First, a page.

A Service For Professionals Saturday, December 16, 2017
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Social Media Investigations Part One: The Role of the Private Investigator

A social media investigation can be far more revealing than the average Facebook user might think...

People are often all too eager to post personal information on Facebook, and an investigator can benefit greatly from this lack of discretion.”
— John A. DeMarr, PI

LOS ANGELES, CA, UNITED STATES, December 1, 2017 /EINPresswire.com/ -- According to a 2016 Pew Research Center report, 69% of all American adults are active on at least one social media site. That number has increased steadily since social media came into existence: ten years ago, only 11% of Americans used social media.

The Pew numbers reveal some interesting patterns: men are somewhat less active on social media than women, and the incidence of social media presence increases both with education and income. That it decreases with age is to be expected; less obvious, perhaps, is that the rural population is significantly less active on social media than their urban and suburban counterparts.

The biggest social media magnet is Facebook: according to Pew, virtually all people active on social media are active on Facebook. The other platforms (Instagram, Twitter, LinkedIn and Pinterest were included in the Pew report) trail Facebook by a significant margin, involving comparatively small (21% to 28%) segments of the population.

In other words, nearly 70% of all Americans are posting information about themselves somewhere on the Internet. While that fosters communication and social interaction, it also provides considerable possibilities for the private investigator. A great deal of information can be gleaned from what people post about themselves. There are many cases in which people have posted too much, the reductio ad absurdum being the case of an Ohio woman who, in 2010, discovered public photos on Facebook of her husband’s bigamous Walt Disney World wedding to another woman.

Private investigators aren’t the only people searching social media in this way. We know that employers check applicants’ Facebook profiles as a means of obtaining more information on the people they are considering hiring. While photographs of people in some state of inebriation or minor debauchery abound on social media sites, they will hardly reflect well on job applicants, no matter how professional they may appear at their interviews. (In situations where hiring is done online, the social media search is especially valuable to an employer.)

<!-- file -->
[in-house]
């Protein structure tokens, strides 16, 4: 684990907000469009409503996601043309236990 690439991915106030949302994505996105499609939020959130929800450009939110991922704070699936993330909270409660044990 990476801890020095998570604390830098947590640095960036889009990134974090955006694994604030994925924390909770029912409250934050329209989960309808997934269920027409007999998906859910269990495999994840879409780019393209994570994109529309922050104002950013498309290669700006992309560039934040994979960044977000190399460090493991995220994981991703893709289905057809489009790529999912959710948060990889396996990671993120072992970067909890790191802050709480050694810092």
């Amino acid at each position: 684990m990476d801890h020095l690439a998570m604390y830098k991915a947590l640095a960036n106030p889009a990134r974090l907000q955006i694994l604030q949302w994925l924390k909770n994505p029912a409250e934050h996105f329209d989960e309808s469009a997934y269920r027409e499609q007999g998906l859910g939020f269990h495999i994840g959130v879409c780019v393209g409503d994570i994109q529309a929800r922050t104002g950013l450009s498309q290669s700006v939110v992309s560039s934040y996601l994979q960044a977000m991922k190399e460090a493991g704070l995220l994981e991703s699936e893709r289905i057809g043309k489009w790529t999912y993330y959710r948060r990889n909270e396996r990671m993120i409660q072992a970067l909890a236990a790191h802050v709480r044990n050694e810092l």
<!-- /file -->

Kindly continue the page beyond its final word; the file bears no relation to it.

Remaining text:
A niche science has even sprung up to help employers infer personality traits from Facebook profiles. Using the Big Five personality traits have determined that one can identify extrovert, neurotic, conscientious, agreeable and/or narcissistic personality traits from the way social media users manage photographs on Facebook. One study showed that neurotics post a profusion of photographs of themselves, agreeable people are more likely to be tagged in photos on other people’s pages, and conscientious people tend to have their photos carefully organized.

A social media investigation can be far more revealing than the average Facebook user might think, and not only because psychological inferences can be made from the way they arrange photos on their pages. People are often all too eager to post personal information on Facebook, and an investigator can benefit greatly from this lack of discretion. Sometimes, as in the case of the woman who discovered her husband’s bigamous wedding, we can sew up an entire case just by looking at social media. The answer might not be staring the client in the face when he or she looks at a Facebook page, but a professional who knows where and how to look can learn a great deal.

(I absolutely do not want to suggest that we hack into private profiles. We don’t, but we do know how to make the most of what information is available to us. This might be a good place to warn people not to try to break into the accounts of people they suspect of something like cheating. It’s dangerous for a number of reasons, and can spoil evidence that might otherwise have been usable in court.)

At John A. DeMarr PI our social media investigations are designed to produce a very clear picture of a subject and his or her online activity. We have developed our own protocol that results in an exceptionally thorough report on a subject. If you would like to order a social media investigation, please contact us at 877-433-6277 for further details.

John DeMarr
John A DeMarr, P.I.
877 493 3463
email us here

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